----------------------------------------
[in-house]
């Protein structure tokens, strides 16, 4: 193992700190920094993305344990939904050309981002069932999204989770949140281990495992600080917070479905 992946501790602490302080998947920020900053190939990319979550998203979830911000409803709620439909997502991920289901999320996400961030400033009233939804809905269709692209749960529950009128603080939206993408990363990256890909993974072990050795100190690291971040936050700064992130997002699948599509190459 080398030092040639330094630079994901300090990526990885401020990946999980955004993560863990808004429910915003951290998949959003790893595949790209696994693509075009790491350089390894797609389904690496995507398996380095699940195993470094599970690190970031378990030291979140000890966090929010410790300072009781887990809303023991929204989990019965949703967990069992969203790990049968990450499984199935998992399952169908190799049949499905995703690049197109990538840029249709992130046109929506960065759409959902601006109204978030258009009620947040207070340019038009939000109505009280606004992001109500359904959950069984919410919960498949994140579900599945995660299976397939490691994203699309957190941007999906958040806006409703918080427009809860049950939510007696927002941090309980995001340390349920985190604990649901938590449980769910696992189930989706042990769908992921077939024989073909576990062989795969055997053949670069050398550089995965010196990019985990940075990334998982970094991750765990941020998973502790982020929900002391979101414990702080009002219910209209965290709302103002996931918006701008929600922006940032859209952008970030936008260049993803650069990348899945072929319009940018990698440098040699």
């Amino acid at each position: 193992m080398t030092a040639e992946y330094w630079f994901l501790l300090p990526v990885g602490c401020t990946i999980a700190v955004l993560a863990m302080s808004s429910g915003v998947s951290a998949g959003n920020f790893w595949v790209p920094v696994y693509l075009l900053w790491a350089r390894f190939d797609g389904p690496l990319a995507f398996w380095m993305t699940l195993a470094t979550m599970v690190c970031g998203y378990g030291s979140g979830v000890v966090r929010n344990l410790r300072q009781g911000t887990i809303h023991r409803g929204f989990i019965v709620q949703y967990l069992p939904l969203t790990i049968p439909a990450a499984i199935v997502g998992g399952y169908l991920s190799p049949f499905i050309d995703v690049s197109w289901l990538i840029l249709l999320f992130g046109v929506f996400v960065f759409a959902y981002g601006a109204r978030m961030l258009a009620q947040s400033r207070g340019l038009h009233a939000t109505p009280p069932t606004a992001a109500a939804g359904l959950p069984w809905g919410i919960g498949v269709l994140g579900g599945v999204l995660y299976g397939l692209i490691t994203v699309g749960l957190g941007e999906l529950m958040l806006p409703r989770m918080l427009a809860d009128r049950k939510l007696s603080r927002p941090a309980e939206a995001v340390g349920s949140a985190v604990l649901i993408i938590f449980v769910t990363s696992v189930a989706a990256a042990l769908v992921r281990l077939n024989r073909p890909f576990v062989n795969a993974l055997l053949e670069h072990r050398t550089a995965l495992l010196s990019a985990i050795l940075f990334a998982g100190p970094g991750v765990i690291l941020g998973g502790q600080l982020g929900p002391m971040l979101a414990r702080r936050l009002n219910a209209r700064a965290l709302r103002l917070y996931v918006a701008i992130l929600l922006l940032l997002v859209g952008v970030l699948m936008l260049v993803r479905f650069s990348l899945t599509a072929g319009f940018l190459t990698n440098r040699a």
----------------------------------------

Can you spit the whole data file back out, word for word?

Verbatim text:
[in-house]
């Protein structure tokens, strides 16, 4: 193992700190920094993305344990939904050309981002069932999204989770949140281990495992600080917070479905 992946501790602490302080998947920020900053190939990319979550998203979830911000409803709620439909997502991920289901999320996400961030400033009233939804809905269709692209749960529950009128603080939206993408990363990256890909993974072990050795100190690291971040936050700064992130997002699948599509190459 080398030092040639330094630079994901300090990526990885401020990946999980955004993560863990808004429910915003951290998949959003790893595949790209696994693509075009790491350089390894797609389904690496995507398996380095699940195993470094599970690190970031378990030291979140000890966090929010410790300072009781887990809303023991929204989990019965949703967990069992969203790990049968990450499984199935998992399952169908190799049949499905995703690049197109990538840029249709992130046109929506960065759409959902601006109204978030258009009620947040207070340019038009939000109505009280606004992001109500359904959950069984919410919960498949994140579900599945995660299976397939490691994203699309957190941007999906958040806006409703918080427009809860049950939510007696927002941090309980995001340390349920985190604990649901938590449980769910696992189930989706042990769908992921077939024989073909576990062989795969055997053949670069050398550089995965010196990019985990940075990334998982970094991750765990941020998973502790982020929900002391979101414990702080009002219910209209965290709302103002996931918006701008929600922006940032859209952008970030936008260049993803650069990348899945072929319009940018990698440098040699």
């Amino acid at each position: 193992m080398t030092a040639e992946y330094w630079f994901l501790l300090p990526v990885g602490c401020t990946i999980a700190v955004l993560a863990m302080s808004s429910g915003v998947s951290a998949g959003n920020f790893w595949v790209p920094v696994y693509l075009l900053w790491a350089r390894f190939d797609g389904p690496l990319a995507f398996w380095m993305t699940l195993a470094t979550m599970v690190c970031g998203y378990g030291s979140g979830v000890v966090r929010n344990l410790r300072q009781g911000t887990i809303h023991r409803g929204f989990i019965v709620q949703y967990l069992p939904l969203t790990i049968p439909a990450a499984i199935v997502g998992g399952y169908l991920s190799p049949f499905i050309d995703v690049s197109w289901l990538i840029l249709l999320f992130g046109v929506f996400v960065f759409a959902y981002g601006a109204r978030m961030l258009a009620q947040s400033r207070g340019l038009h009233a939000t109505p009280p069932t606004a992001a109500a939804g359904l959950p069984w809905g919410i919960g498949v269709l994140g579900g599945v999204l995660y299976g397939l692209i490691t994203v699309g749960l957190g941007e999906l529950m958040l806006p409703r989770m918080l427009a809860d009128r049950k939510l007696s603080r927002p941090a309980e939206a995001v340390g349920s949140a985190v604990l649901i993408i938590f449980v769910t990363s696992v189930a989706a990256a042990l769908v992921r281990l077939n024989r073909p890909f576990v062989n795969a993974l055997l053949e670069h072990r050398t550089a995965l495992l010196s990019a985990i050795l940075f990334a998982g100190p970094g991750v765990i690291l941020g998973g502790q600080l982020g929900p002391m971040l979101a414990r702080r936050l009002n219910a209209r700064a965290l709302r103002l917070y996931v918006a701008i992130l929600l922006l940032l997002v859209g952008v970030l699948m936008l260049v993803r479905f650069s990348l899945t599509a072929g319009f940018l190459t990698n440098r040699a």